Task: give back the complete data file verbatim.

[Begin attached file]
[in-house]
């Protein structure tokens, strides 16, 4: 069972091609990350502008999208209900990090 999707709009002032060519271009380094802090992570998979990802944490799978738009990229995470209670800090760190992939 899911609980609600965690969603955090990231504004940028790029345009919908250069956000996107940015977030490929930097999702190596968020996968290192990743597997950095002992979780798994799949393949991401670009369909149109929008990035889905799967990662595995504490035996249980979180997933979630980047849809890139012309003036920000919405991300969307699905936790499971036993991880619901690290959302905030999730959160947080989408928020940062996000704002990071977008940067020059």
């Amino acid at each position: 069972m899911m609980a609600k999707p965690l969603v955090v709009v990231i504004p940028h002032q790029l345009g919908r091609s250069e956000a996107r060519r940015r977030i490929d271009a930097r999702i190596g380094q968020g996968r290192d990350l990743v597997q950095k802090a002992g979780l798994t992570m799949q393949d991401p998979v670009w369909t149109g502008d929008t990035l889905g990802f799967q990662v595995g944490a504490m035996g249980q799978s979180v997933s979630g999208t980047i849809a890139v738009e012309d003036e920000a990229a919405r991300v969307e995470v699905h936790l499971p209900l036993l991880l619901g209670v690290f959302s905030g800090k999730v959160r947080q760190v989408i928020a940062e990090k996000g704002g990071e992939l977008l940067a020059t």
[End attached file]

[in-house]
């Protein structure tokens, strides 16, 4: 069972091609990350502008999208209900990090 999707709009002032060519271009380094802090992570998979990802944490799978738009990229995470209670800090760190992939 899911609980609600965690969603955090990231504004940028790029345009919908250069956000996107940015977030490929930097999702190596968020996968290192990743597997950095002992979780798994799949393949991401670009369909149109929008990035889905799967990662595995504490035996249980979180997933979630980047849809890139012309003036920000919405991300969307699905936790499971036993991880619901690290959302905030999730959160947080989408928020940062996000704002990071977008940067020059």
């Amino acid at each position: 069972m899911m609980a609600k999707p965690l969603v955090v709009v990231i504004p940028h002032q790029l345009g919908r091609s250069e956000a996107r060519r940015r977030i490929d271009a930097r999702i190596g380094q968020g996968r290192d990350l990743v597997q950095k802090a002992g979780l798994t992570m799949q393949d991401p998979v670009w369909t149109g502008d929008t990035l889905g990802f799967q990662v595995g944490a504490m035996g249980q799978s979180v997933s979630g999208t980047i849809a890139v738009e012309d003036e920000a990229a919405r991300v969307e995470v699905h936790l499971p209900l036993l991880l619901g209670v690290f959302s905030g800090k999730v959160r947080q760190v989408i928020a940062e990090k996000g704002g990071e992939l977008l940067a020059t």